The Long and Short
Paving a green path forward with Johnson Controls
Meredith Contente | October 15, 2021
This document is intended for institutional investors and is not subject to all of the independence and disclosure standards applicable to debt research reports prepared for retail investors.
JCI (Baa2/BBB+) is market leader in the evolution of smart, healthy and connected buildings, a need that grew exponentially due to the pandemic. A broad synergistic portfolio which encompasses HVAC, controls, fire and security has enabled JCI to address building needs globally. JCI has demonstrated their leadership in ESG sustainable solutions as companies look to reduce their carbon footprints while operating healthy buildings post-pandemic. Company management believes these two factors present a $250 billion market opportunity over the next decade, which is expected to provide for meaningful top line growth. JCI’s curve remains one of the steepest versus peers such as Otis Worldwide Corporation (OTIS – Baa2/BBB) and Trane Technologies (TT – Baa2/BBB), despite being rated one notch higher at S&P and having the best long-term growth prospects. Relative value investors should move into JCI’s long dated bonds as its curve is likely to compress closer to peers.
Aiding the medium term outlook, roughly 54% of JCI’s revenues are recurring in nature due to its services business, which helps to provide for stability to cash flows. Management is forecasting revenue growth of 6%-7% on a CAGR basis over the next three years and EBITDA margin expansion of 250 to 300 bp over the same time period.
Exhibit 1. BBB Diversified Manufacturing Curve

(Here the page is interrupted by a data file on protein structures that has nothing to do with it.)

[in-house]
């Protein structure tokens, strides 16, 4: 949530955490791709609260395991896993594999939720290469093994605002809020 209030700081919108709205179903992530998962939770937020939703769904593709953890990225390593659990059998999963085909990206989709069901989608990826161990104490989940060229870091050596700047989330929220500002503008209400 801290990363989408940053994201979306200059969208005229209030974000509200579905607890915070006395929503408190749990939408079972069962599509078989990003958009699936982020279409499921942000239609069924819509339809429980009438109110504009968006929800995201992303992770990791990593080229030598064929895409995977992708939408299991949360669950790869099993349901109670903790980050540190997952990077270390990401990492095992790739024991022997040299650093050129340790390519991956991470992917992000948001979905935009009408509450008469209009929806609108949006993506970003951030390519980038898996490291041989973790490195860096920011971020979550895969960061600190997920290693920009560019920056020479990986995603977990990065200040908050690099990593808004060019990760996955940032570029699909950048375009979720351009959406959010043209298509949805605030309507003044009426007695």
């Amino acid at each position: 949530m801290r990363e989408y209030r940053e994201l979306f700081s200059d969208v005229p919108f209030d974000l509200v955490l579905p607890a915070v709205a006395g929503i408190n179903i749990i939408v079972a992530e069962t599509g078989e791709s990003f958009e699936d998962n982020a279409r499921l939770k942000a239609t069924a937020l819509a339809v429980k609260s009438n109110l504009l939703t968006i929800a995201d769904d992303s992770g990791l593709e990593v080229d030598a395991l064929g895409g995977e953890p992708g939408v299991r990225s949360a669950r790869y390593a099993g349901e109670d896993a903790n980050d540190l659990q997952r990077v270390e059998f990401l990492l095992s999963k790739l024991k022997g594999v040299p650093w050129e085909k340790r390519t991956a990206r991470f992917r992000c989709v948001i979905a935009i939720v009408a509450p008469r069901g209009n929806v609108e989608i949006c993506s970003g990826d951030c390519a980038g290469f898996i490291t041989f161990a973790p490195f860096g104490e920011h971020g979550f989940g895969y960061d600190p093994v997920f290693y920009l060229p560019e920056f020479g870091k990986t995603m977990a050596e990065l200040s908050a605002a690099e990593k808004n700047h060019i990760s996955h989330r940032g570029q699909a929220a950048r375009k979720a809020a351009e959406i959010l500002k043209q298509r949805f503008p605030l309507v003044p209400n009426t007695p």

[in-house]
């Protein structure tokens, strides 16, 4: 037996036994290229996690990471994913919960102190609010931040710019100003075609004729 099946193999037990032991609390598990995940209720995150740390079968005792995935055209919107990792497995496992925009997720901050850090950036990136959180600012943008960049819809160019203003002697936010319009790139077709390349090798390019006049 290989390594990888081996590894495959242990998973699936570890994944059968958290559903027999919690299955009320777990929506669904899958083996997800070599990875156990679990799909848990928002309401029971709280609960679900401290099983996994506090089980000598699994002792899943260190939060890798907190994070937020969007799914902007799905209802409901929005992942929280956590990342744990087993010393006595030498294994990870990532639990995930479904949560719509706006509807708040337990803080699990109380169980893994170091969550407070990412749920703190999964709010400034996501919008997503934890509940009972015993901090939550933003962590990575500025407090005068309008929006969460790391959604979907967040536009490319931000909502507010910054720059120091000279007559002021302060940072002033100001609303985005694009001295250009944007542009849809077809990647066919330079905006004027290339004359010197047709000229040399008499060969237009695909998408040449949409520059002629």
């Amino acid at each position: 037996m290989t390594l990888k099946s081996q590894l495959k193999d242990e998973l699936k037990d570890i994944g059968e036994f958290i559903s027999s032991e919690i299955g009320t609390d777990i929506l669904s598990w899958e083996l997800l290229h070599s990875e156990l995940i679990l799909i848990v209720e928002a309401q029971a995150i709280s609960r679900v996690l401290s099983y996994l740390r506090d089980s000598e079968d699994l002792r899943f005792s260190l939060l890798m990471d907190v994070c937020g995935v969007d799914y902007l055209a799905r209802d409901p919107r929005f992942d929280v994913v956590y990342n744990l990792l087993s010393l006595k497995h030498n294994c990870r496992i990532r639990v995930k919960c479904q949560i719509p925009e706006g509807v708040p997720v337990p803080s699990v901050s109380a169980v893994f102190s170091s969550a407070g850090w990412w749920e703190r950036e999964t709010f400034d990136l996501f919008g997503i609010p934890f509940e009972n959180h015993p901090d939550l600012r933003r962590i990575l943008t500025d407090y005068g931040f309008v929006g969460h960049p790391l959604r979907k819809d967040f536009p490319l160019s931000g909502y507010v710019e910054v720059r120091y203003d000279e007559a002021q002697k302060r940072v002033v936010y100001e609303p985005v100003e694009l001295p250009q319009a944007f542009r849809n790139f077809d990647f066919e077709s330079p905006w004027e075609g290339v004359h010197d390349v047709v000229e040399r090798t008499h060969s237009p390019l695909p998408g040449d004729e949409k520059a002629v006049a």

Buildings Play a Crucial Role in Decarbonization Efforts
The building sector represents approximately 40% of the global carbon footprint. With most companies and governments laying out ESG framework for net zero carbon emissions, JCI believes the global decarbonization segment is a $240 billion market over the next decade. HVAC technology solutions will likely be the largest component, representing about 39% of the addressable market, a clear opportunity for JCI given its expertise in HVAC & Controls. This will come from a combination of improving the installed base to achieve the reductions necessary as well as new innovation on how the infrastructure is designed moving forward.
JCI is employing a two-pronged approach by electrifying and digitalizing buildings, which is where JCI’s OpenBlue digital platform comes into play. OpenBlue includes a full spectrum of sustainability offerings tailored to schools, campuses, data centers, healthcare facilities as well as commercial and industrial buildings. The digital platform analyzes energy, water, materials and GHG emissions while helping to optimize siloed pieces of equipment, bringing them together as a whole system. Digitizing existing systems enables them to communicate effectively with power grids, once the systems have been electrified. The communication is necessary in order to not overburden power grids. OpenBlue helps to deliver an additional 50% of efficiency on top of what any single piece of equipment can achieve. JCI is uniquely positioned to offer OpenBlue as an “as a service” model that can help customers with risk management tools while delivering a net zero outcome, for a recurring monthly fee. The demand is likely to be strong for this service, thus increasing the company’s recurring revenue base.